The Tate Has Permanently Cut Ties With Patron Anthony d’Offay More Than Two Years After He Faced Harassment Accusations

Dealer Anthony d'Offay served as one of its leading patrons over the years.

British art dealer, collector, and curator Anthony d'Offay with a work by Phyllida Barlow at Tate Modern. Photo: NIKLAS HALLE'N/AFP/Getty Images.

The Tate in London has formally severed ties with longtime art dealer and patron Anthony d’Offay, who was accused of harassment by several women in 2018. As part of the agreement, which the museum acknowledged in a brief statement on Friday, it will remove d’Offay’s name from signage in the building, including on the walls of Turbine Hall, and return works the dealer had loaned to the museum.

Unaffected by the new agreement is Artist Rooms, a touring program d’Offay co-founded with the Tate and National Galleries of Scotland to send contemporary art to some 77 museums and galleries across the nation since its initial acquisition in 2008.

Tate initially broke off its relationship with the dealer in 2018 after a report in the Observer detailed allegations of inappropriate behavior between 1997 and 2004. Four women accused d’Offay of sexual harassment and mistreatment; the paper reported that the Metropolitan Police were investigating a complaint from one woman who said she had received “malicious communications” from the collector. D’Offay has emphatically denied the claims and could not be reached for further comment.

Tate (as well as the National Galleries of Scotland) quietly renewed contact with D’Offay after the police inquiry failed to materialize and other investigations “produced no firm evidence,” according to the Times. (Tate trustees, as well as d’Offay’s former business partner, reportedly advocated on his behalf.)

A spokesperson for the Metropolitan Police did not immediately return a request for comment from Artnet News about the status of the investigation and Tate did not specify whether it had conducted its own internal investigation.

It did not take long after news of the resumed relationship broke for pushback to mount; an open letter signed by 50 artists, curators, art historians and art workers objected to the Tate’s decision to re-establish ties with the patron.

The issue resurfaced again earlier this year when Tate expressed support for the Black Lives Matter movement on social media, prompting critics to recirculate a selfie that d’Offay took in 2017 posing with a racist doll, which he allegedly sent to a Black woman artist. (“We do not condone racist imagery, abuse or discrimination inside Tate, our galleries or digital platforms,” a Tate representative said at the time.)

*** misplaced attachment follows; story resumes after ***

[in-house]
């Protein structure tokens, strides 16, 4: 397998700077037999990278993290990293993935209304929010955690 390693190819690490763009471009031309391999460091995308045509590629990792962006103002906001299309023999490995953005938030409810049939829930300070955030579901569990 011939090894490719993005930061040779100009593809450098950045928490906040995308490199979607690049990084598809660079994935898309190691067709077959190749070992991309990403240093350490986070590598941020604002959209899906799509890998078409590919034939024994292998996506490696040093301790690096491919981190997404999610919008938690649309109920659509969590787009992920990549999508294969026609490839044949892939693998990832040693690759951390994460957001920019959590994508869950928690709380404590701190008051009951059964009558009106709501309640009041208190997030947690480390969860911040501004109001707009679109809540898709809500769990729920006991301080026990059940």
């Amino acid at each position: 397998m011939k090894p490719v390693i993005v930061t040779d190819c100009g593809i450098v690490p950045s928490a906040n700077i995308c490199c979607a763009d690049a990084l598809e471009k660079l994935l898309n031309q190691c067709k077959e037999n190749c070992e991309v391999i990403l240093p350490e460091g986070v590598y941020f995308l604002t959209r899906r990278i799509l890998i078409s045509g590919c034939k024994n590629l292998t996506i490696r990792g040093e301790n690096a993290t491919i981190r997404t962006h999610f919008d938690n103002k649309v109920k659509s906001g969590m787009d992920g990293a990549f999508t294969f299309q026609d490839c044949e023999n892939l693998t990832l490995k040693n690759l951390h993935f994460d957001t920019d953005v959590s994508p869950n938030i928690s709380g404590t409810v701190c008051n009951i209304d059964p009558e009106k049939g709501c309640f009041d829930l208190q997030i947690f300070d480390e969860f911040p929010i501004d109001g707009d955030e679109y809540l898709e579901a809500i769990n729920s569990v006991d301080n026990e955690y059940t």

The Artist Rooms collection, which d’Offay sold at below-market prices to the Tate and National Galleries of Scotland, includes 1,600 works by 40 international artists, including Jeff Koons, Jenny Holzer, Roy Lichtenstein, Diane Arbus, Gerhard Richter, Andy Warhol, and Damien Hirst.

In its latest statement, the Tate says: “Tate and Anthony d’Offay have agreed to end their relationship. This involves the return of works on loan to Tate from Anthony d’Offay and Anthony d’Offay Limited and the removal of public signage at Tate. The Artist Rooms Collection, which is jointly owned by Tate and the National Galleries of Scotland, will not be affected by these changes. Neither Tate nor Anthony d’Offay will be commenting further on this matter.”

Industria, an artist collective that has been highly critical of d’Offay, said in a tweet: “After 3 years of pressure, Tate have finally fully cut ties with Anthony d’Offay. Tate are not off the hook—this is deep and structural and won’t be erased along with his name.”

The National Galleries of Scotland did not immediately respond to Artnet News’s request for comment. However, the Guardian reported that a representative for the museum “suggested it was also considering breaking links.” According to the report, the Scottish gallery’s board of trustees will consider its relationship with d’Offay at their next meeting.


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